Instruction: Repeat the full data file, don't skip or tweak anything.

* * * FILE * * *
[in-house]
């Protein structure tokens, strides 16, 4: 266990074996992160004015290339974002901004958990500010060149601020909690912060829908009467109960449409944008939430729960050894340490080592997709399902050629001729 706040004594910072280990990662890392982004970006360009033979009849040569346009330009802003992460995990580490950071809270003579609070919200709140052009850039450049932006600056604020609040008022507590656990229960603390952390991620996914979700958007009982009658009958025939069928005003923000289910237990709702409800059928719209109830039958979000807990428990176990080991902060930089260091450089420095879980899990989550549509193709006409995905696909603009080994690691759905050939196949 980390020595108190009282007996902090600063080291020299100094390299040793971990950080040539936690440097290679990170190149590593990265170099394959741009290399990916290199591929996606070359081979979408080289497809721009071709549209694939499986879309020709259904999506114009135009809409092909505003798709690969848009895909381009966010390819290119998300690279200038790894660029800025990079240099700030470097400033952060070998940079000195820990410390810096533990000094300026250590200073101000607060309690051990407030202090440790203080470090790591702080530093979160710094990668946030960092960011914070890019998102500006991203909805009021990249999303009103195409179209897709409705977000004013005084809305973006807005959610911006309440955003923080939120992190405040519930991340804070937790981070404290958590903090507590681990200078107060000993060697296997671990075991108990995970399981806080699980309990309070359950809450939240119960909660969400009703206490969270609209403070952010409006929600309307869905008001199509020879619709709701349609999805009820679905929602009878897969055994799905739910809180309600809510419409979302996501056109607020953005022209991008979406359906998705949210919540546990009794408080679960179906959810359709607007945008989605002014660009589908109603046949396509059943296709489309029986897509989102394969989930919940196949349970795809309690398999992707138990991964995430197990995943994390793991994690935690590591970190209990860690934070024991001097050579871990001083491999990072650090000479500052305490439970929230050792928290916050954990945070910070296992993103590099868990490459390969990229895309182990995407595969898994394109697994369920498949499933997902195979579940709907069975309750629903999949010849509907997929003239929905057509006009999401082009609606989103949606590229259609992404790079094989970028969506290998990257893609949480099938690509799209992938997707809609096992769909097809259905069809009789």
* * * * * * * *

[in-house]
């Protein structure tokens, strides 16, 4: 266990074996992160004015290339974002901004958990500010060149601020909690912060829908009467109960449409944008939430729960050894340490080592997709399902050629001729 706040004594910072280990990662890392982004970006360009033979009849040569346009330009802003992460995990580490950071809270003579609070919200709140052009850039450049932006600056604020609040008022507590656990229960603390952390991620996914979700958007009982009658009958025939069928005003923000289910237990709702409800059928719209109830039958979000807990428990176990080991902060930089260091450089420095879980899990989550549509193709006409995905696909603009080994690691759905050939196949 980390020595108190009282007996902090600063080291020299100094390299040793971990950080040539936690440097290679990170190149590593990265170099394959741009290399990916290199591929996606070359081979979408080289497809721009071709549209694939499986879309020709259904999506114009135009809409092909505003798709690969848009895909381009966010390819290119998300690279200038790894660029800025990079240099700030470097400033952060070998940079000195820990410390810096533990000094300026250590200073101000607060309690051990407030202090440790203080470090790591702080530093979160710094990668946030960092960011914070890019998102500006991203909805009021990249999303009103195409179209897709409705977000004013005084809305973006807005959610911006309440955003923080939120992190405040519930991340804070937790981070404290958590903090507590681990200078107060000993060697296997671990075991108990995970399981806080699980309990309070359950809450939240119960909660969400009703206490969270609209403070952010409006929600309307869905008001199509020879619709709701349609999805009820679905929602009878897969055994799905739910809180309600809510419409979302996501056109607020953005022209991008979406359906998705949210919540546990009794408080679960179906959810359709607007945008989605002014660009589908109603046949396509059943296709489309029986897509989102394969989930919940196949349970795809309690398999992707138990991964995430197990995943994390793991994690935690590591970190209990860690934070024991001097050579871990001083491999990072650090000479500052305490439970929230050792928290916050954990945070910070296992993103590099868990490459390969990229895309182990995407595969898994394109697994369920498949499933997902195979579940709907069975309750629903999949010849509907997929003239929905057509006009999401082009609606989103949606590229259609992404790079094989970028969506290998990257893609949480099938690509799209992938997707809609096992769909097809259905069809009789």